When you’ve got the list of things that are causing you pain, Geary suggests asking this question: is it serving me? If not, then you will need to put yourself in a little bit of discomfort to start the change.

Geary says what is important is letting people know that the tools exist to make a change. “It’s amazing to see the change in attitude about mental health and dealing with deep unhappiness in life. What is really important is acknowledging that people are hurting and their life is not what they wished for, but that they have the power to change that and there is a way out. You do not have to feel like this forever.”
She suggests adopting a set of guidelines (see panel), her “golden rules”, which can take a lot of pain out of everyday life. “The solution is never in your problem. You need to look up and out and find out what you can do to make yourself live a happier life. There is absolutely no reason to stay miserable when you have all the power to make a change.”

Dr Barry is a fan of mindfulness, which can help reshape our brain pathways, and recommends the three-minute breathing space, a mindfulness technique that can stem anxious feelings.
He describes how to do it in this extract from the book: “One wonderful mindfulness exercise of great value in anxiety is the three-minute breathing space. It can be done at any time of the day, particularly when we are under a lot of stress. It involves finding a quiet space to waste three minutes of our valuable time. Here’s how it works. Finding a comfortable posture, close your eyes and engage with the following:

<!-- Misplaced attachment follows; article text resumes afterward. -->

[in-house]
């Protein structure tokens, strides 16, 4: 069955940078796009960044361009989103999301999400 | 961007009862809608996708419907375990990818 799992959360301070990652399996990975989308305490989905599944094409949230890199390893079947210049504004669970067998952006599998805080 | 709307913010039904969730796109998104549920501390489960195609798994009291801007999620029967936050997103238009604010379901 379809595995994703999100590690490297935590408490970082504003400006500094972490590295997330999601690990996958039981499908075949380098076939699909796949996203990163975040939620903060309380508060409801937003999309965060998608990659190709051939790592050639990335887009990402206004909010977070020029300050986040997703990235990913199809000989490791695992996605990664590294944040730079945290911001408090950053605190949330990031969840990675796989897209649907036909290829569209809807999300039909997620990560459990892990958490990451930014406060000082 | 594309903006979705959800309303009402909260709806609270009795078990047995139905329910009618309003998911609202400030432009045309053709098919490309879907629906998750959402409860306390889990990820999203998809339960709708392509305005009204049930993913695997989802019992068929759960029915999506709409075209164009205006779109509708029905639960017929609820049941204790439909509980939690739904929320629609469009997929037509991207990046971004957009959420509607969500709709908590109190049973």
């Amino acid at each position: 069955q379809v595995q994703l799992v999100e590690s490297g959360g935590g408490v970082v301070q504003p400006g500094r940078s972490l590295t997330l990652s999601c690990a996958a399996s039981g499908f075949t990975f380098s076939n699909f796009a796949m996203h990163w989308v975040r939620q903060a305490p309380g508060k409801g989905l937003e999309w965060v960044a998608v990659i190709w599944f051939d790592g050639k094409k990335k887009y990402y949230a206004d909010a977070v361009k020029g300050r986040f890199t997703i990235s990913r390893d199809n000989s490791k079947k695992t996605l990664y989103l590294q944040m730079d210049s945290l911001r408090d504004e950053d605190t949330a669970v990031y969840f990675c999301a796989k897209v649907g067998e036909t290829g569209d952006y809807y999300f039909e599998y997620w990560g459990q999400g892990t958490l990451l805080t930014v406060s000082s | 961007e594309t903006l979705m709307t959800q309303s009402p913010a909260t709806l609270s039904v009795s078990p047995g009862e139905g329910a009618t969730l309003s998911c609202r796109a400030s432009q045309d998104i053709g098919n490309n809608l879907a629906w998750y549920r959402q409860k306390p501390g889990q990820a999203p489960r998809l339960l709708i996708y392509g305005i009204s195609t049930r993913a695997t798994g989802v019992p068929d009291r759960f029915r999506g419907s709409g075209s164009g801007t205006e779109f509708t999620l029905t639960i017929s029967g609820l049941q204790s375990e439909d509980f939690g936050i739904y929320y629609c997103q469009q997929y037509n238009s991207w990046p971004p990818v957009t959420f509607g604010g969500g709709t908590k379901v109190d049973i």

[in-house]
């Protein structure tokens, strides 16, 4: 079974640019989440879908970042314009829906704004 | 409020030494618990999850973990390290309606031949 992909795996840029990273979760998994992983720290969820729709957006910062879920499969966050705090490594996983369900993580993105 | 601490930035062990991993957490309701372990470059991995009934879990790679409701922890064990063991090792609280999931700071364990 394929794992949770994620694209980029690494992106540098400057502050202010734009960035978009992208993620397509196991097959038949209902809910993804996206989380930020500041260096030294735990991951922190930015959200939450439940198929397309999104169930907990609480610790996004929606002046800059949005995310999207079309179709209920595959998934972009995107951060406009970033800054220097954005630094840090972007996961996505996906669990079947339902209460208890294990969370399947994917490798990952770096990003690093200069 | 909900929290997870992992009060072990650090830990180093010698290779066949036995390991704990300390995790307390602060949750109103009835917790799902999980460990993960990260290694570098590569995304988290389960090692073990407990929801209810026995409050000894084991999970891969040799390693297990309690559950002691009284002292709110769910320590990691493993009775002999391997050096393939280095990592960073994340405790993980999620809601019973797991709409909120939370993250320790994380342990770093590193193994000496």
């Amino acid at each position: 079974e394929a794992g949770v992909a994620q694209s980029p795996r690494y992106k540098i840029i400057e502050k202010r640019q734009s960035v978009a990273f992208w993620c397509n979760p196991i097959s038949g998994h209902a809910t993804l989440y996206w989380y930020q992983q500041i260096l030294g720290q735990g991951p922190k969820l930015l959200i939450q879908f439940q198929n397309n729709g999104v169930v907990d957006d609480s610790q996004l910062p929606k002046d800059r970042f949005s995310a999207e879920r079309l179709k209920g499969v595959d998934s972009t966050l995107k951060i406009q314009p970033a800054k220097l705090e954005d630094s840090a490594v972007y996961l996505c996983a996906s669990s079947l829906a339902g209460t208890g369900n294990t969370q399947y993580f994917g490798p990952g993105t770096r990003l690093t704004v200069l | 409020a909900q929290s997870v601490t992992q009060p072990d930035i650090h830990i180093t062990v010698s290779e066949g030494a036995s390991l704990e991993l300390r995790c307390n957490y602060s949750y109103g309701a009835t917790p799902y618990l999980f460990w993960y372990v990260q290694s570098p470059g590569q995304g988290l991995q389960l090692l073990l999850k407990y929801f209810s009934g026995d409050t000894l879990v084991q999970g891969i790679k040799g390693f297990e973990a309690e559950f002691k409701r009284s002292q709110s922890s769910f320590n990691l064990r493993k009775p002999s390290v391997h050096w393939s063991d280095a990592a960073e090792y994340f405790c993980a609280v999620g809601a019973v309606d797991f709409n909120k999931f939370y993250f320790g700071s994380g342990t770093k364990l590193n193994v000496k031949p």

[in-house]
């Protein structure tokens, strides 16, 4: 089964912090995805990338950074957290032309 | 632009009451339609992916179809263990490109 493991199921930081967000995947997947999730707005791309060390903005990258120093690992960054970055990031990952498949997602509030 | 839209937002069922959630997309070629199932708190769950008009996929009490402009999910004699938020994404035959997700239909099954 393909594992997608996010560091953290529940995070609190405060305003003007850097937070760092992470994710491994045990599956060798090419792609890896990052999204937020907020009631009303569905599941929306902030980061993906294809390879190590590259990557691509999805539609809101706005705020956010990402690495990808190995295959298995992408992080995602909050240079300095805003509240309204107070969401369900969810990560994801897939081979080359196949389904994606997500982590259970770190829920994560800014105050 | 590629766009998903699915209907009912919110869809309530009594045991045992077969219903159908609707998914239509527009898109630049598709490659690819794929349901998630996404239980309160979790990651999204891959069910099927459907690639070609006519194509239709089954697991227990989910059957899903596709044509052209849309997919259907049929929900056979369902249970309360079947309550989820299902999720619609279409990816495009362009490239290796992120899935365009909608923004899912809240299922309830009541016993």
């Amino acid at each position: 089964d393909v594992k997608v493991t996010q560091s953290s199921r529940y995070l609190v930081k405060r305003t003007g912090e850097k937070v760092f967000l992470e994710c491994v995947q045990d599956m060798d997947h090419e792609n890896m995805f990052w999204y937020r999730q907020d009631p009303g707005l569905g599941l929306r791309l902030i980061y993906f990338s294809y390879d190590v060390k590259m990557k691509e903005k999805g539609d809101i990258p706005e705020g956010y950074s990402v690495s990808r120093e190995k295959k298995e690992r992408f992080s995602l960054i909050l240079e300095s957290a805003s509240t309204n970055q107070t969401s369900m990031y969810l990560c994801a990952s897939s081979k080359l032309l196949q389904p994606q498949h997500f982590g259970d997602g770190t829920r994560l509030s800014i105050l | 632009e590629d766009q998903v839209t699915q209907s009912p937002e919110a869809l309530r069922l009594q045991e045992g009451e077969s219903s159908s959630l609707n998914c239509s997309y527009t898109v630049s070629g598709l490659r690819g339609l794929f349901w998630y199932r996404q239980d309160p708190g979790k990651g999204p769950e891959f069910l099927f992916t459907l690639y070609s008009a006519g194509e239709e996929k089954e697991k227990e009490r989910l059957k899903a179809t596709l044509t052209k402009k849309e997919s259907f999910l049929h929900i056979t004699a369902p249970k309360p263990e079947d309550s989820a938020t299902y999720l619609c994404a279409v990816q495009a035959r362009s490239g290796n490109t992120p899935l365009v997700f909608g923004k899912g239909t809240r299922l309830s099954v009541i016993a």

Minute one:
Focus your mind on inner experiences, such as your thoughts, emotions and physical sensations. Do not try to change or challenge them. Just become aware of them.
Minute two:
Focus on the simple physical sensation of breathing and particularly on your abdomen rising and falling with each breath again. Do not try to control it. This helps us to centre ourselves. This part is critical for anxiety.
Minute three:
Increase your focus or awareness on your body as a whole, including your posture, facial expression and sensations. Accept it all completely and without judgment.
If performed two or three times a day, the benefits are enormous.”
Extract from Flagging Anxiety and Panic: How to Reshape Your Anxious Mind and Brain by Dr Harry Barry, published by Liberties Press.

Five rules
Moira Geary has developed five “golden rules” that can help you transform your attitude to life.
“I am not really a fan of the word ‘rules’ as it gives a connotation of having to stick within limits, but I make an exception here. I know if you live by these, they will literally transform your life for the better.